Off the western coast you’ll find the 3 Egadi islands – Favignana, Levanzo, and Marettimo, ideal to visit if you are looking for crystalline seas and beautiful beaches. Favignana is the easiest to reach, so it more than likely will be busy, but the other two should be pleasant to visit in August.
There are two more remote islands worth mentioning – Pantelleria, volcanic in origin and full of beautiful coves and hiking opportunities, and Ustica, the least-visited Sicilian island, a place I hope to visit very soon!
Well, I can’t end a post about Italy in August without mentioning Sardinia, because it’s my favourite place to be in Italy in summer. Be warned, however, that Sardinia is very popular, so avoid the busy northern coast!
I especially love Carloforte and the rest of Isola di San Pietro, a little island off the southwestern coast, and the entire southern coast – Costa Rei, Chia and Teulada are all close to spectacular beaches.
Another option is Asinara Island, once home to a maximum-security prison, and now a protected nature reserve. Spend the night to make the most of it!
August Events and Festivals in Italy
This is the reason why August is prime holiday time in Italy! Most businesses close in occasion of Ferragosto, a festivity dedicated to the Assumption of the Virgin Mary, falling on August 15th.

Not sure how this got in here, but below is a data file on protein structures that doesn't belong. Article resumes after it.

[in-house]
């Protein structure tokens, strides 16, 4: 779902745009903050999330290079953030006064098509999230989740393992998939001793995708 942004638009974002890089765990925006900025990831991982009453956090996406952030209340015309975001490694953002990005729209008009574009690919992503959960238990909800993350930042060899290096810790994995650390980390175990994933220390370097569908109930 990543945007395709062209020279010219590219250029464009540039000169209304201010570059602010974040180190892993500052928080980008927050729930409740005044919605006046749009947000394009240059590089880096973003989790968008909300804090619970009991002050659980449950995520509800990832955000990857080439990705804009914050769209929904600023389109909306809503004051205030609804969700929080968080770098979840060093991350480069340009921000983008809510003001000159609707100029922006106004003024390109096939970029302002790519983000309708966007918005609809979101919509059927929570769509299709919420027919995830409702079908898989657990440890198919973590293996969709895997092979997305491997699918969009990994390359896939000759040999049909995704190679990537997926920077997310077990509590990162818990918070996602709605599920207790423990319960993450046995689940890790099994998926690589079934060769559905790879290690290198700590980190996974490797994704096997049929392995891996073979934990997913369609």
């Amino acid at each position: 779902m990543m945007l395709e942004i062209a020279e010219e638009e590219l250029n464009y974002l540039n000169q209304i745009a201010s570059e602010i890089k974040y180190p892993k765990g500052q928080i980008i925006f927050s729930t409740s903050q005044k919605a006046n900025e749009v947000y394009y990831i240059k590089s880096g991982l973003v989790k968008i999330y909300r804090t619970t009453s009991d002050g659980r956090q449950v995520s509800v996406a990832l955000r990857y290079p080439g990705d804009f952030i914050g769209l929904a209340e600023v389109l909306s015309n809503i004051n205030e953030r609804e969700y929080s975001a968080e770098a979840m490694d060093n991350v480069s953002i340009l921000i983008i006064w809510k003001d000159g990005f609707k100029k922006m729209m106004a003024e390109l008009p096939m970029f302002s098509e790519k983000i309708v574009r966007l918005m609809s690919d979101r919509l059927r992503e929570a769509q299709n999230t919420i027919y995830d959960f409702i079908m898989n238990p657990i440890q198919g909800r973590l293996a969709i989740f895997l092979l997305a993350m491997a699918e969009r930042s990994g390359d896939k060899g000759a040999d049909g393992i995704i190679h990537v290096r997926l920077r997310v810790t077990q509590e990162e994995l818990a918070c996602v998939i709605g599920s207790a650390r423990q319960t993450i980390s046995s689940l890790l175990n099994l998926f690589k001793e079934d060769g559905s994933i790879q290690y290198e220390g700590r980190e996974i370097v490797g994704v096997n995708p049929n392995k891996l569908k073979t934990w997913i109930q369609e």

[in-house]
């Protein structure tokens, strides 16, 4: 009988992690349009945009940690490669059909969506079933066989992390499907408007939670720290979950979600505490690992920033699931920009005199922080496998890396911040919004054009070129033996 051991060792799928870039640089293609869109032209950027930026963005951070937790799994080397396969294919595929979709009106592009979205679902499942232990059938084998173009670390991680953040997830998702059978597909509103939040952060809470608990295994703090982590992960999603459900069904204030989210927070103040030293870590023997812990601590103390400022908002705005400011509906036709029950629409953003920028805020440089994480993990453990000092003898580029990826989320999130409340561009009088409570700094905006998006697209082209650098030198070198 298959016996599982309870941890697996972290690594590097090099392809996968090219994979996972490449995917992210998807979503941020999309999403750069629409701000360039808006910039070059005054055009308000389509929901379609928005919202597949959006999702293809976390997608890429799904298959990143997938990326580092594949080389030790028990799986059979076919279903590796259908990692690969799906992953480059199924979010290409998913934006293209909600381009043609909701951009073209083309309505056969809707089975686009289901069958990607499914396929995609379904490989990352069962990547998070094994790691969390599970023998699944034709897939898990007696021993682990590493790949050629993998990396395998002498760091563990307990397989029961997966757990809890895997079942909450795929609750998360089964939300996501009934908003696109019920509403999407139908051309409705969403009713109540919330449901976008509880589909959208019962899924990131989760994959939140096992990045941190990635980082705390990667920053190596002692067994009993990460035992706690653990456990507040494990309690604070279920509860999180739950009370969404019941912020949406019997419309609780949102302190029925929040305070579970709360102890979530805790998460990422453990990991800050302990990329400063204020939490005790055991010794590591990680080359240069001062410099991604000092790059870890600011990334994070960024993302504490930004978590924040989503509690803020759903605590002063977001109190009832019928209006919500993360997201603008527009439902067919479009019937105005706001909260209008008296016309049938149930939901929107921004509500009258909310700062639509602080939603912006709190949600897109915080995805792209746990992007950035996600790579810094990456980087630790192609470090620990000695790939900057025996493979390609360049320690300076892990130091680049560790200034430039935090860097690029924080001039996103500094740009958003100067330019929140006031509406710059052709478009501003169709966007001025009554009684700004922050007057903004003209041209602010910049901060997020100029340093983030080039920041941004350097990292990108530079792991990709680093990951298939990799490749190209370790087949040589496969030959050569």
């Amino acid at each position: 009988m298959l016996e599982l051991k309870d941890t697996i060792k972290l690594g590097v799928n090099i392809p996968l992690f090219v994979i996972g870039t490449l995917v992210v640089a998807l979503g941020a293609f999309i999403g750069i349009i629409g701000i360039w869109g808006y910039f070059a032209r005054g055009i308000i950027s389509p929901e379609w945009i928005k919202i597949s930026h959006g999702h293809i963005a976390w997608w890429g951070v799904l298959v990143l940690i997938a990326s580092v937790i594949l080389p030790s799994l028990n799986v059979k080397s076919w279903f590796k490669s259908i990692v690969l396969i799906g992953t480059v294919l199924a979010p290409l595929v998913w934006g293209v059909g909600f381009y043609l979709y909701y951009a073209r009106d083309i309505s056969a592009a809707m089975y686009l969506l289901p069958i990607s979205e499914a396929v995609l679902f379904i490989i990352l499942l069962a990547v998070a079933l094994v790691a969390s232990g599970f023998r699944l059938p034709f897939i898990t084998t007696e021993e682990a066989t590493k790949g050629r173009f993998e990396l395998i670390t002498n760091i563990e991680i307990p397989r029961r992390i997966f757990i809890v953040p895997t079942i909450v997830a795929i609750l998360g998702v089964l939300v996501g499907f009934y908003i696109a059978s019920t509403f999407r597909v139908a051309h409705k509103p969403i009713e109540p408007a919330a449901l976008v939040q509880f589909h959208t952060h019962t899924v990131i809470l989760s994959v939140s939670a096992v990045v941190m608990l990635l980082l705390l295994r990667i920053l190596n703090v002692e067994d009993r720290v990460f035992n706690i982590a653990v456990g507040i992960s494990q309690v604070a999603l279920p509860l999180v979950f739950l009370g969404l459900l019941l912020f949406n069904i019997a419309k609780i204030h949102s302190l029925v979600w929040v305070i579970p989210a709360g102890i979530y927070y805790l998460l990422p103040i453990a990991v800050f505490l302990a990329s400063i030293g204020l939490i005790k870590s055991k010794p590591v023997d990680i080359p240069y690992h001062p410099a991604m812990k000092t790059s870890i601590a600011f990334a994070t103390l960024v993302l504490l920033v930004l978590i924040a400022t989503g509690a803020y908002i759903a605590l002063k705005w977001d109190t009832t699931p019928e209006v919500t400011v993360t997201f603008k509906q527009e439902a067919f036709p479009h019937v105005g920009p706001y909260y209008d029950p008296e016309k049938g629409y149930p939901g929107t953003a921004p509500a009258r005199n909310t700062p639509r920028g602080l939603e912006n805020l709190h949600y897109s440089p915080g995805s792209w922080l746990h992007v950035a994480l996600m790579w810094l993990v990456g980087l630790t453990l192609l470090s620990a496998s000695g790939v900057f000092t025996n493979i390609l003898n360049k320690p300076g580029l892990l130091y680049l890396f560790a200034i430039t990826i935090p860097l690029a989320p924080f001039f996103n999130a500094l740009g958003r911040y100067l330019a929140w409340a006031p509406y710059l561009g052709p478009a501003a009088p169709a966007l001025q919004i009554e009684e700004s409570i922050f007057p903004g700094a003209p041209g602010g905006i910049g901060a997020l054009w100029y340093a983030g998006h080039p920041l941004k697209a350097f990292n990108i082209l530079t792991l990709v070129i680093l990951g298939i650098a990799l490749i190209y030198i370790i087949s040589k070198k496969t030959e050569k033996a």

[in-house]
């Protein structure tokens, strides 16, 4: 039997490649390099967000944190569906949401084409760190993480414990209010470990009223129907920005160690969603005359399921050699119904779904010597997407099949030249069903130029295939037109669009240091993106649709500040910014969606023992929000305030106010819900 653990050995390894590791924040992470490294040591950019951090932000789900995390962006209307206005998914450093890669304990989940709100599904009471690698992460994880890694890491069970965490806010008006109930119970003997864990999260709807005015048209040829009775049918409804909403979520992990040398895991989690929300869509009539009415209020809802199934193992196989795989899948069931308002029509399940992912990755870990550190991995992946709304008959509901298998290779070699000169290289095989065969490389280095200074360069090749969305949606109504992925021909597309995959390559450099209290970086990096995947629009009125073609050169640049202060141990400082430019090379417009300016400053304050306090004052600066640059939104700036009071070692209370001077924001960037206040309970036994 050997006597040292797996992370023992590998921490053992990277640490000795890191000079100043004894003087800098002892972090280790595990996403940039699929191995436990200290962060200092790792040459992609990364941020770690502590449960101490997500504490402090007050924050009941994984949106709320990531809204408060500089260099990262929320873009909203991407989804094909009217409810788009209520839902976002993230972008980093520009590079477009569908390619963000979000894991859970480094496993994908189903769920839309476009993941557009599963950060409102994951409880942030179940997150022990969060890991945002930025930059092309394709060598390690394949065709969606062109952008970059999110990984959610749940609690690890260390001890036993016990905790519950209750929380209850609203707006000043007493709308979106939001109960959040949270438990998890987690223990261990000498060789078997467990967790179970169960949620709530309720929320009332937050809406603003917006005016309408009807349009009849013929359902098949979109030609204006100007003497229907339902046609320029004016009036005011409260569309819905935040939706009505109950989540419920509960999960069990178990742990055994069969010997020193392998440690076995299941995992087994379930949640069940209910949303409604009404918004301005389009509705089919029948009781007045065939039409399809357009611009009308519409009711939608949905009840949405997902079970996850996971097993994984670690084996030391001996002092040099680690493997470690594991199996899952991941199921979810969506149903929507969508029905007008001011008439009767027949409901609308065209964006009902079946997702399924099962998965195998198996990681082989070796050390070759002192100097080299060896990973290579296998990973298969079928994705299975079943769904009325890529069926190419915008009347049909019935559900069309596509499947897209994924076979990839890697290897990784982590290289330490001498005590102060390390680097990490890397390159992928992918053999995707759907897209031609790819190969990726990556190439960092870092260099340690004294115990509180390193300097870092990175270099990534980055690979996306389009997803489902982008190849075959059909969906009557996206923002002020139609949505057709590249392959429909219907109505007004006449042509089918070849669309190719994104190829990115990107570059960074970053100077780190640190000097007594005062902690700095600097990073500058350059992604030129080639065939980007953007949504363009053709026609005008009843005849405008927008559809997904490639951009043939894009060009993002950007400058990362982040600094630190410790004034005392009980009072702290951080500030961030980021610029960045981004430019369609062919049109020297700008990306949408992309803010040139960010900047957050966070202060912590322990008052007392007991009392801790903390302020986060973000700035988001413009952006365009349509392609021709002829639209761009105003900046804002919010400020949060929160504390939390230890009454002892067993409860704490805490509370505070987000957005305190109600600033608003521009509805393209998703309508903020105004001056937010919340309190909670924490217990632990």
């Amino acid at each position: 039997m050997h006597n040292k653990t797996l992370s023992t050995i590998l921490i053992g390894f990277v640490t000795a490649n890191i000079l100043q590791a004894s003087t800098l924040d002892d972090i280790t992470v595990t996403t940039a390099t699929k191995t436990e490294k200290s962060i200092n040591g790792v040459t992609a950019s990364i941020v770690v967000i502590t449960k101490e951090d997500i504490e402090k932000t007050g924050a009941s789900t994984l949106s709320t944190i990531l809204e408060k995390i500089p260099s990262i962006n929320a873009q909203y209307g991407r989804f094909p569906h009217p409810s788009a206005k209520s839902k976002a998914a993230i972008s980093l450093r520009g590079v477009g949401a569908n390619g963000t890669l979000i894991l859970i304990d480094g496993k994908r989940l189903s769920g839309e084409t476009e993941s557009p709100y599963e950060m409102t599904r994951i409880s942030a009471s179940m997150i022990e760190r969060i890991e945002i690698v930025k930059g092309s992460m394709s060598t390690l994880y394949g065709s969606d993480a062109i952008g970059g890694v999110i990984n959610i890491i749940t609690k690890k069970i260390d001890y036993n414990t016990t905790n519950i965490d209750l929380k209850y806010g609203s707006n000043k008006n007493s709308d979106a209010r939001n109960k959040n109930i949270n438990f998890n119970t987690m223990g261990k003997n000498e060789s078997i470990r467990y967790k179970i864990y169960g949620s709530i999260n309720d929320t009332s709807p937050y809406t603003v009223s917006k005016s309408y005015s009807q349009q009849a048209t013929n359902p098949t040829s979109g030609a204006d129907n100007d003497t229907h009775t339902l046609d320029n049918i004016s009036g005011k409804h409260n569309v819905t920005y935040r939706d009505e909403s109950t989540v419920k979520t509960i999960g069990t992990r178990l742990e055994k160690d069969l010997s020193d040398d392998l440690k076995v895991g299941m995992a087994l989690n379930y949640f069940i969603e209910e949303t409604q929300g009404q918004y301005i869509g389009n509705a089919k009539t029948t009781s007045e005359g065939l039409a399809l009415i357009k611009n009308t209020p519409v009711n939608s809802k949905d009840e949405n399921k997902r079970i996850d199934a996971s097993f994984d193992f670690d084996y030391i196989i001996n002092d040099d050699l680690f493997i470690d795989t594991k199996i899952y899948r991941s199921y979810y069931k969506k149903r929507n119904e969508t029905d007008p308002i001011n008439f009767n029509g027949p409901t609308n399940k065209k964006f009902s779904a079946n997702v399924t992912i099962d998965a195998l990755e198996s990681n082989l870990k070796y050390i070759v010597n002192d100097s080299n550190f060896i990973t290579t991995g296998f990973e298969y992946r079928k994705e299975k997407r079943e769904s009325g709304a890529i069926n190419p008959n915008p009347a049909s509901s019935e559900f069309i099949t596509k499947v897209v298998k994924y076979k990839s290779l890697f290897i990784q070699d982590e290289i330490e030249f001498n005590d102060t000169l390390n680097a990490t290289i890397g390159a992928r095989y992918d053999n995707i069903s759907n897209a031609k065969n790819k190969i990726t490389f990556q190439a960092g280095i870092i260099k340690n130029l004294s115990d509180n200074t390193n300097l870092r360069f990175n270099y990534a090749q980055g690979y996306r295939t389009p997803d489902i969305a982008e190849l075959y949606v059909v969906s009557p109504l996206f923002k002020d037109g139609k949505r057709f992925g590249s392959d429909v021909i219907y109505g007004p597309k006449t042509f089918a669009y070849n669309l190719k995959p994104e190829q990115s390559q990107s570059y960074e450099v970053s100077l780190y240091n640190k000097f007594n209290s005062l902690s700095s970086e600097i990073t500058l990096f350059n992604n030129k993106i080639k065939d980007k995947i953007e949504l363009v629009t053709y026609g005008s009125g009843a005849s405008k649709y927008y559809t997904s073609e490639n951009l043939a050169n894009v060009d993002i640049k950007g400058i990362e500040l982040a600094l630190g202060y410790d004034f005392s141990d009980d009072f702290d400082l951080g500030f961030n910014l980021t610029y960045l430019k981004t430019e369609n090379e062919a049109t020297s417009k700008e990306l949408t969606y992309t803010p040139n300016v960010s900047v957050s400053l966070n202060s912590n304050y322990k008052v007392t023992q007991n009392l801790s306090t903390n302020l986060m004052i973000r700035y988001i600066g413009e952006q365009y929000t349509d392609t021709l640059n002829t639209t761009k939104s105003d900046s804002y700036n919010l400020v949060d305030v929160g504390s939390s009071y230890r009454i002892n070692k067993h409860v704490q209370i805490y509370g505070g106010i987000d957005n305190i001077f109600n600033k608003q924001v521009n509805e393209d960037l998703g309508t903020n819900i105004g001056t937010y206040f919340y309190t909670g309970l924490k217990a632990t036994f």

This is the day when literally EVERYTHING closes in cities, while in holiday destination there are usually special events – outdoor concerts, street parties, parades, fireworks, you name it.
It’s also popular to have barbecues or picnics on the beach, but before planning something similar make sure it’s allowed to do so where you are!
Palio di Siena
So, you missed the Palio happening in July, but you are in luck – the famous Siena horse race also takes place on August 16th!
The race is on a course around Piazza del Campo, the famous shell-shaped square in the heart of the city. 10 horses challenge each other, representing the city’s contrade (neighbourhoods).
The Palio tradition and sense of belongingness to a contrada is very strong, so it’s a special time to be in town. Don’t miss it!
Notte della Taranta
Are you going to visit Puglia in August? Check the calendar of Notte della Taranta, a festival focusing on pizzica, traditional music from southern Puglia.
There are smaller concerts and events all month long, plus a final festival night in Melpignano at the end of August, which usually attracts huge crowds.
Giostra della Quintana
You’ll find several Medieval-inspired festivals all over Central Italy in August, and one of the most unique ones is definitely the Giostra della Quintana, a jousting tournament taking place in Ascoli Piceno, in the Marche region.
The roots of the event are said to date back to the 9th century, when Moors invaded the area. This is why the target of the jousting competition is a Moor bust – knights on horseback are supposed to hit the bust as quickly and precisely as possible, while galloping on a figure-8 track at full speed.
Besides the main jousting event, there is also a historic parade with people in medieval costume and other medieval-inspired events – a great August festival for history lovers!
Looking for more month-by-month Italy guides? There you are!